The difference between serving and volunteering is subtle but important.
Have you ever wished you could go back and do something over again? Maybe make some different decisions, shuffle priorities, or handle situations more appropriately? In some ways, foster and adoptive care gives the opportunity to apply what the Lord has taught you as you age. Perhaps with enough repetitions, we’ll get it right one day.
Today began as a heavy-hearted day. On the news I saw a story of three children killed in a tragic accident at a bus stop. Last night a dear family in our community suddenly lost a child. Yesterday a another lady and two children were killed in a car accident. These are heavy times, deep waters. Thomas Paine was once quoted as saying, “These are the times that try men’s souls.” Indeed.
Pre-order sales are open now on Amazon and Barnes & Noble. LIVE Sales begin November 30th! We are super excited about this book and know it will touch the lives of many. The enduring faithfulness of God is the sustaining force we need to navigate the turbulent seas of our day. Remember, all proceeds go to The Crucible’s Fire to fund the production of material for encouraging those on the front lines of disciplemaking and to help us all know Him and make Him known.
Over the past couple of years I have been astonished by the sheer number of instances where our enemy, the one who comes only to steal, kill, and destroy, has weaseled his way into a family and home, seeking to bring utter desolation the bride of Christ by breaking up the family. He is gaining ground, and that makes me angry.
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My wife saw this comment on a post on the Humans of Foster Care Facebook page.
"My 6 year old adopted from foster care asks me when he sees a mom with a baby 'I wonder if she's a safe mommy or if he needs a new family' "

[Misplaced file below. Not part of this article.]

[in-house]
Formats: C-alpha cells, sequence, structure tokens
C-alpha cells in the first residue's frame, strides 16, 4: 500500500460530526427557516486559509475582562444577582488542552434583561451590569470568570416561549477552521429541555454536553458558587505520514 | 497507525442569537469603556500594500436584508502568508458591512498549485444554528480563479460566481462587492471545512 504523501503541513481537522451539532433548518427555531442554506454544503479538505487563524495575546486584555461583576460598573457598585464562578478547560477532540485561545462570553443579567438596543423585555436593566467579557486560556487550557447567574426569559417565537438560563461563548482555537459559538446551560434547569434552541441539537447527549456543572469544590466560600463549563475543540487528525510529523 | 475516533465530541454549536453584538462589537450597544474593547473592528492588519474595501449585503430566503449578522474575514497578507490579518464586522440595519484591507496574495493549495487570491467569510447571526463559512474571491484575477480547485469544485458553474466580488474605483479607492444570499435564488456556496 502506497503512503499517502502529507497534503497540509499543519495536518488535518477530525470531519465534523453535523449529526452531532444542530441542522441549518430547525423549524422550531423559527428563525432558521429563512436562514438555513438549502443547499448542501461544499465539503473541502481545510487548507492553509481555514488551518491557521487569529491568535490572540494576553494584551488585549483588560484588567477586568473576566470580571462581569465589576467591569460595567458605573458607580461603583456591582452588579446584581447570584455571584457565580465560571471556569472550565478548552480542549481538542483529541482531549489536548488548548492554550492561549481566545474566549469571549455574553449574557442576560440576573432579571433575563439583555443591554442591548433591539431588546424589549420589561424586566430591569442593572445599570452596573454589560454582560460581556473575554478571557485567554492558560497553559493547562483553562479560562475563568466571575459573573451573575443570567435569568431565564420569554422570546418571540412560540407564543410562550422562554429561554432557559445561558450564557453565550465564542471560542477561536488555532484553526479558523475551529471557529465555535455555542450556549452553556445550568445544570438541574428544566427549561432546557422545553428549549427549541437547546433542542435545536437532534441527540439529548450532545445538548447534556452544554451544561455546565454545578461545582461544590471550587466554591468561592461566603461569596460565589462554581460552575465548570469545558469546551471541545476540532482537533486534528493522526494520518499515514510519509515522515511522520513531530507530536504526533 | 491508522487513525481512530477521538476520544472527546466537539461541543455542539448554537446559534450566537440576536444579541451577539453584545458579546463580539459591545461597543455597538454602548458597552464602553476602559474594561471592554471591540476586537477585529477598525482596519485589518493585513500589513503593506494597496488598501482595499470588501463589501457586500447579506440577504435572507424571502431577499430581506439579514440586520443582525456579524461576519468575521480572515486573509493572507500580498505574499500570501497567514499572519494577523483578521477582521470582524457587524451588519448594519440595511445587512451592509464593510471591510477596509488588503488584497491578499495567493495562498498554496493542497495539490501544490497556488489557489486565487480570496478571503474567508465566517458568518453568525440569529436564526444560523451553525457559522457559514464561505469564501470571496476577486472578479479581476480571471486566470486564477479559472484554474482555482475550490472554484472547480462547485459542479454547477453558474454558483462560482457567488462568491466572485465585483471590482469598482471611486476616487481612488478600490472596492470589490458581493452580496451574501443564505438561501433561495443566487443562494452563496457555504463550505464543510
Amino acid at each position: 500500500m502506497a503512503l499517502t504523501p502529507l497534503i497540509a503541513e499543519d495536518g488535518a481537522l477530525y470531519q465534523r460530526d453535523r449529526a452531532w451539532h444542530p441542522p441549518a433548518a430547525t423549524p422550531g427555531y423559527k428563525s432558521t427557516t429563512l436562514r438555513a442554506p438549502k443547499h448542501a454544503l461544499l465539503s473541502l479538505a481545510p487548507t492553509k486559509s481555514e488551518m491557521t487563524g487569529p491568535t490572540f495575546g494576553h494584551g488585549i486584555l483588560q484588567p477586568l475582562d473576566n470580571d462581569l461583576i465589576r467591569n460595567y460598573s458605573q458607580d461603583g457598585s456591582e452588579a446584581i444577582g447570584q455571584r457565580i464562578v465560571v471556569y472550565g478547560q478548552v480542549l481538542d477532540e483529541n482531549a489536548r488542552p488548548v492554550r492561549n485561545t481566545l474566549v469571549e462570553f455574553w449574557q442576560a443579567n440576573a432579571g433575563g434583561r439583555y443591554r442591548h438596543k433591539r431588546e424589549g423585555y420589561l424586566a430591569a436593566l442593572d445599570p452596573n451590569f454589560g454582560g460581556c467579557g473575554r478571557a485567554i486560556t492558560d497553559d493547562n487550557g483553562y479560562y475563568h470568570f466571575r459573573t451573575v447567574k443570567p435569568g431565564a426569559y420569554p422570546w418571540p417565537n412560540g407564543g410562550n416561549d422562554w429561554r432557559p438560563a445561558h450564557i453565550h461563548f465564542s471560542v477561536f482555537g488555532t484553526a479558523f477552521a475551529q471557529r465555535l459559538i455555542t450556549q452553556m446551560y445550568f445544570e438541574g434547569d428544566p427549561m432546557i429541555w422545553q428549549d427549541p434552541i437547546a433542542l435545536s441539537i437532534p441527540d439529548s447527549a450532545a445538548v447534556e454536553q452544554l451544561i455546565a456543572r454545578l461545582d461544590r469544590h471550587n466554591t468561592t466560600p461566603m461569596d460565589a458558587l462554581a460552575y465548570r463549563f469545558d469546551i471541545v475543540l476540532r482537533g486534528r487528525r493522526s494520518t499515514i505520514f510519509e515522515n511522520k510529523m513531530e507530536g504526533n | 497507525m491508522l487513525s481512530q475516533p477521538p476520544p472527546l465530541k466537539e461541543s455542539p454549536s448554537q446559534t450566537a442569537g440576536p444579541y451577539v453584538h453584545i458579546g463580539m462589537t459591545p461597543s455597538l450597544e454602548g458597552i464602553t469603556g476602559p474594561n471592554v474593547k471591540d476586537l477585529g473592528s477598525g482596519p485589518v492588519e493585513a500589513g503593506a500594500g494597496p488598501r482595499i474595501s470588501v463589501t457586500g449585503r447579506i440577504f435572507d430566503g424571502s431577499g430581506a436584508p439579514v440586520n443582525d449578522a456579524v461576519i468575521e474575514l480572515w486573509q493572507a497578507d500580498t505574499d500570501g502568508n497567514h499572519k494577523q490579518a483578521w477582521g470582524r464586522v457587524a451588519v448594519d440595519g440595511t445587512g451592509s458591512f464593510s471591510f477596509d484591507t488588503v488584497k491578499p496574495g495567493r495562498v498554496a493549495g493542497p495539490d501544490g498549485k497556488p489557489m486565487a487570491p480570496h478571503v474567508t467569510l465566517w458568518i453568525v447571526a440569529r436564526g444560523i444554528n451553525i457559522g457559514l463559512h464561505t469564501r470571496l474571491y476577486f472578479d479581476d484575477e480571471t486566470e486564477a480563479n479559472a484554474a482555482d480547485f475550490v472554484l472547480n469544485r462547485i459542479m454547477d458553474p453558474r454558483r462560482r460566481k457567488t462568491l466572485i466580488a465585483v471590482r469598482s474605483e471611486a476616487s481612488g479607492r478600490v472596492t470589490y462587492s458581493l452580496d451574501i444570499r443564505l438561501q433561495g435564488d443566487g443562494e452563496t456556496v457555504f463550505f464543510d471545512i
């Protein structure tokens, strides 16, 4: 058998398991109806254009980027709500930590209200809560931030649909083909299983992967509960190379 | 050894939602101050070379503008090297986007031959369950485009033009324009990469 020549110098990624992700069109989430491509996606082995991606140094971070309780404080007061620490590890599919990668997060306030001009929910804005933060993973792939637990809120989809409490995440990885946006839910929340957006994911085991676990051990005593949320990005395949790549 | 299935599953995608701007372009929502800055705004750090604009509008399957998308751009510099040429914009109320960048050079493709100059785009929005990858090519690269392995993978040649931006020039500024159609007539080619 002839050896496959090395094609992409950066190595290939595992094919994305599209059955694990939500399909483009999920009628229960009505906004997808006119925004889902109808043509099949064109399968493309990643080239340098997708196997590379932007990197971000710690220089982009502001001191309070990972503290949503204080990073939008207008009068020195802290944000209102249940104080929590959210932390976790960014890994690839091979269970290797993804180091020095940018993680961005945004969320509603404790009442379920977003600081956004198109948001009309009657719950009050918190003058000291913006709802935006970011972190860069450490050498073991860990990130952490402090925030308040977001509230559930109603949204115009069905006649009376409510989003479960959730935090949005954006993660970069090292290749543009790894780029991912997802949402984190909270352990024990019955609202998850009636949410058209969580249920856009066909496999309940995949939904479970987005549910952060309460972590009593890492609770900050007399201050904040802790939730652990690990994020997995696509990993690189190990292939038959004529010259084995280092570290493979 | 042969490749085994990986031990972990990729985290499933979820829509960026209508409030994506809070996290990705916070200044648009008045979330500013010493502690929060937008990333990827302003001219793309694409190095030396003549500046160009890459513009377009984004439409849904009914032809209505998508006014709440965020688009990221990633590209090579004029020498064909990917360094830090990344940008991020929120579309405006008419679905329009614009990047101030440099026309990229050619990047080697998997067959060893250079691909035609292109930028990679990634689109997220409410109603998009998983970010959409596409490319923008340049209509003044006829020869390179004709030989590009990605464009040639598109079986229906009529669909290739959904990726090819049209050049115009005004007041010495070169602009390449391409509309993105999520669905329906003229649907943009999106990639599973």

This is the tragedy we walk in every day. These little ones have seen so much and have such a tragic worldview. Consider foster care today. Show them a redeemed world that looks nothing like the one they know. We would love to show you how to get started.
When I was in college I learned something that has stuck with me ever since. It's called the Peter Principle. It was developed by a fellow named Laurence J. Peter. In simple terms, his theory states that people tend to rise to the level of their incompetence. You could say it another way:
People are often promoted one level higher than they are capable of performing.
Loneliness. Fear. Guilt. Hope. Anxiety. Anger. Bitterness. Despair.
All of these are emotions a family goes through when trying to be an active part of a church family. It's even worse if they are coming in as visitors. Depending on the severity and type of the disability, the emotions are different.
"What is your motivation for your struggle for holiness?
"If I do things around the house like clean up, do the dishes, or laundry because of fear that if I don't my wife will go bananas and yell at me, how much joy do I find in doing those things? However, if I do the very same things out of love for her and out of a desire to serve her and for her joy, then how much joy do I find in doing those things?
"It is the same way with God. If my motivation for holiness is fear, then there we find no joy. If our motivation is love, then in that we find infinite joy."
One of the things I love about scripture is the divinely inspired tensions that seem to riddle its pages. One of those moments comes from the Apostle Paul in Philippians 3:13-14. In it, Paul says,
"13 Brothers, I do not consider that I have made it my own. But one thing I do: forgetting what lies behind and straining forward to what lies ahead, 14 I press on toward the goal for the prize of the upward call of God in Christ Jesus."